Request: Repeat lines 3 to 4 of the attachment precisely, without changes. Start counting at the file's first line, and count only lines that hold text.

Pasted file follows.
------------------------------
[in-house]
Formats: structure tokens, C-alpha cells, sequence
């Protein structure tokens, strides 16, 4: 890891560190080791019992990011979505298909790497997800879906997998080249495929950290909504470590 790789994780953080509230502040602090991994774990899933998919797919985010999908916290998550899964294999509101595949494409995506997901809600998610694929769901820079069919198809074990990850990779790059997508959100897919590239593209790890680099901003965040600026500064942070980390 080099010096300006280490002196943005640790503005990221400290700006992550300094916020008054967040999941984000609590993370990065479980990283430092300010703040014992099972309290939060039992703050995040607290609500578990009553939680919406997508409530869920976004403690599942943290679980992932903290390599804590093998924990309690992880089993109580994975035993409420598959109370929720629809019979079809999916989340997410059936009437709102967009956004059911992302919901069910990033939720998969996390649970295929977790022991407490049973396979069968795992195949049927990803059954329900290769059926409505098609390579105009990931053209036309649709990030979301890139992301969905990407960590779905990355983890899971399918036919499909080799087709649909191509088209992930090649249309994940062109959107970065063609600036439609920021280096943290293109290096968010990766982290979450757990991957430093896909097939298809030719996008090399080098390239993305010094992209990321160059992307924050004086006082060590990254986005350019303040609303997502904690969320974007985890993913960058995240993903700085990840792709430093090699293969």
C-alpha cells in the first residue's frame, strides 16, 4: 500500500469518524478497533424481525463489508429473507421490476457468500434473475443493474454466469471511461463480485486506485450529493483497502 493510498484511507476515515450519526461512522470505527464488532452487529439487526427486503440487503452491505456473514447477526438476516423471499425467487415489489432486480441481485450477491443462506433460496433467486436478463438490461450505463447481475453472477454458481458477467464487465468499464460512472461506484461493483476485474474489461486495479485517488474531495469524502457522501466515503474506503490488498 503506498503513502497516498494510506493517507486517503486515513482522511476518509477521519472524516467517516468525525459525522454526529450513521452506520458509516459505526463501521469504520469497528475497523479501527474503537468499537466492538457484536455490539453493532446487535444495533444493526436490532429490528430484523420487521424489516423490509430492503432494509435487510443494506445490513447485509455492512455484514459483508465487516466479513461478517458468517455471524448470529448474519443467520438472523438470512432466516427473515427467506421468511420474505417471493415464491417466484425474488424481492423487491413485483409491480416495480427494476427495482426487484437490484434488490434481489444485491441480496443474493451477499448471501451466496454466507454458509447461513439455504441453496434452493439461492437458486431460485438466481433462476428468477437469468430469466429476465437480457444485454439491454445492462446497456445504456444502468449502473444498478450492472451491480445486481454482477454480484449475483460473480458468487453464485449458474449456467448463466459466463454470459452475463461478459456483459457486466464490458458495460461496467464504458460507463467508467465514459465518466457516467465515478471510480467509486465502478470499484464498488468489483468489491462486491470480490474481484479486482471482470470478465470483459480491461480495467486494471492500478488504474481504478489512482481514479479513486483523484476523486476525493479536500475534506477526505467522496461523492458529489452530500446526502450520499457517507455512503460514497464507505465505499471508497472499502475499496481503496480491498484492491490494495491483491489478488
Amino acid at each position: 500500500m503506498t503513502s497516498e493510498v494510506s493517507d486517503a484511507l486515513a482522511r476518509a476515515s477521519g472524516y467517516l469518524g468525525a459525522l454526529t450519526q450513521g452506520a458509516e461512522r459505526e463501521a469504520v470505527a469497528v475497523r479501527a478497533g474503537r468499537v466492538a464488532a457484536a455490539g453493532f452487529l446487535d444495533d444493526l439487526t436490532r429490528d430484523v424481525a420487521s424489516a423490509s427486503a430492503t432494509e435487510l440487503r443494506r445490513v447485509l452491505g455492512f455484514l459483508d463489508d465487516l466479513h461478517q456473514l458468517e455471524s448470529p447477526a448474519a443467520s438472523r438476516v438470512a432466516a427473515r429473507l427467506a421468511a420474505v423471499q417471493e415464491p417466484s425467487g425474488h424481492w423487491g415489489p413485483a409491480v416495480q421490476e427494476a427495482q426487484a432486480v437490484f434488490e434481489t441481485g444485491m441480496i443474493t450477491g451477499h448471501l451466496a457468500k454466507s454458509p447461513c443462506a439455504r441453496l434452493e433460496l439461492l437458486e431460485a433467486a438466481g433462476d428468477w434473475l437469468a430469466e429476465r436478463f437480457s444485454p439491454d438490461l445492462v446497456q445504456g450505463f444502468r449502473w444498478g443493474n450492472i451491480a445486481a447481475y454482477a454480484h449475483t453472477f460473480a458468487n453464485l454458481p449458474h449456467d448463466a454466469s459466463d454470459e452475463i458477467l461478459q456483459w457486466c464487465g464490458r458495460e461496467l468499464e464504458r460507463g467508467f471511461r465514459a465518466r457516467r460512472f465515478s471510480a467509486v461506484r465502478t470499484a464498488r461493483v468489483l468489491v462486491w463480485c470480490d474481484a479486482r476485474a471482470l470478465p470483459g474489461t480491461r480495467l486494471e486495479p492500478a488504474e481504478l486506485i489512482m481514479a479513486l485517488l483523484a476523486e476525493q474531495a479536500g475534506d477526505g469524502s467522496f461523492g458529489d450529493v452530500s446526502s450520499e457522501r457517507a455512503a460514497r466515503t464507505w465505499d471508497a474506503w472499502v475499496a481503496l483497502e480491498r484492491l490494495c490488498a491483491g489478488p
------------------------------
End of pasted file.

């Protein structure tokens, strides 16, 4: 890891560190080791019992990011979505298909790497997800879906997998080249495929950290909504470590 790789994780953080509230502040602090991994774990899933998919797919985010999908916290998550899964294999509101595949494409995506997901809600998610694929769901820079069919198809074990990850990779790059997508959100897919590239593209790890680099901003965040600026500064942070980390 080099010096300006280490002196943005640790503005990221400290700006992550300094916020008054967040999941984000609590993370990065479980990283430092300010703040014992099972309290939060039992703050995040607290609500578990009553939680919406997508409530869920976004403690599942943290679980992932903290390599804590093998924990309690992880089993109580994975035993409420598959109370929720629809019979079809999916989340997410059936009437709102967009956004059911992302919901069910990033939720998969996390649970295929977790022991407490049973396979069968795992195949049927990803059954329900290769059926409505098609390579105009990931053209036309649709990030979301890139992301969905990407960590779905990355983890899971399918036919499909080799087709649909191509088209992930090649249309994940062109959107970065063609600036439609920021280096943290293109290096968010990766982290979450757990991957430093896909097939298809030719996008090399080098390239993305010094992209990321160059992307924050004086006082060590990254986005350019303040609303997502904690969320974007985890993913960058995240993903700085990840792709430093090699293969």
C-alpha cells in the first residue's frame, strides 16, 4: 500500500469518524478497533424481525463489508429473507421490476457468500434473475443493474454466469471511461463480485486506485450529493483497502 493510498484511507476515515450519526461512522470505527464488532452487529439487526427486503440487503452491505456473514447477526438476516423471499425467487415489489432486480441481485450477491443462506433460496433467486436478463438490461450505463447481475453472477454458481458477467464487465468499464460512472461506484461493483476485474474489461486495479485517488474531495469524502457522501466515503474506503490488498 503506498503513502497516498494510506493517507486517503486515513482522511476518509477521519472524516467517516468525525459525522454526529450513521452506520458509516459505526463501521469504520469497528475497523479501527474503537468499537466492538457484536455490539453493532446487535444495533444493526436490532429490528430484523420487521424489516423490509430492503432494509435487510443494506445490513447485509455492512455484514459483508465487516466479513461478517458468517455471524448470529448474519443467520438472523438470512432466516427473515427467506421468511420474505417471493415464491417466484425474488424481492423487491413485483409491480416495480427494476427495482426487484437490484434488490434481489444485491441480496443474493451477499448471501451466496454466507454458509447461513439455504441453496434452493439461492437458486431460485438466481433462476428468477437469468430469466429476465437480457444485454439491454445492462446497456445504456444502468449502473444498478450492472451491480445486481454482477454480484449475483460473480458468487453464485449458474449456467448463466459466463454470459452475463461478459456483459457486466464490458458495460461496467464504458460507463467508467465514459465518466457516467465515478471510480467509486465502478470499484464498488468489483468489491462486491470480490474481484479486482471482470470478465470483459480491461480495467486494471492500478488504474481504478489512482481514479479513486483523484476523486476525493479536500475534506477526505467522496461523492458529489452530500446526502450520499457517507455512503460514497464507505465505499471508497472499502475499496481503496480491498484492491490494495491483491489478488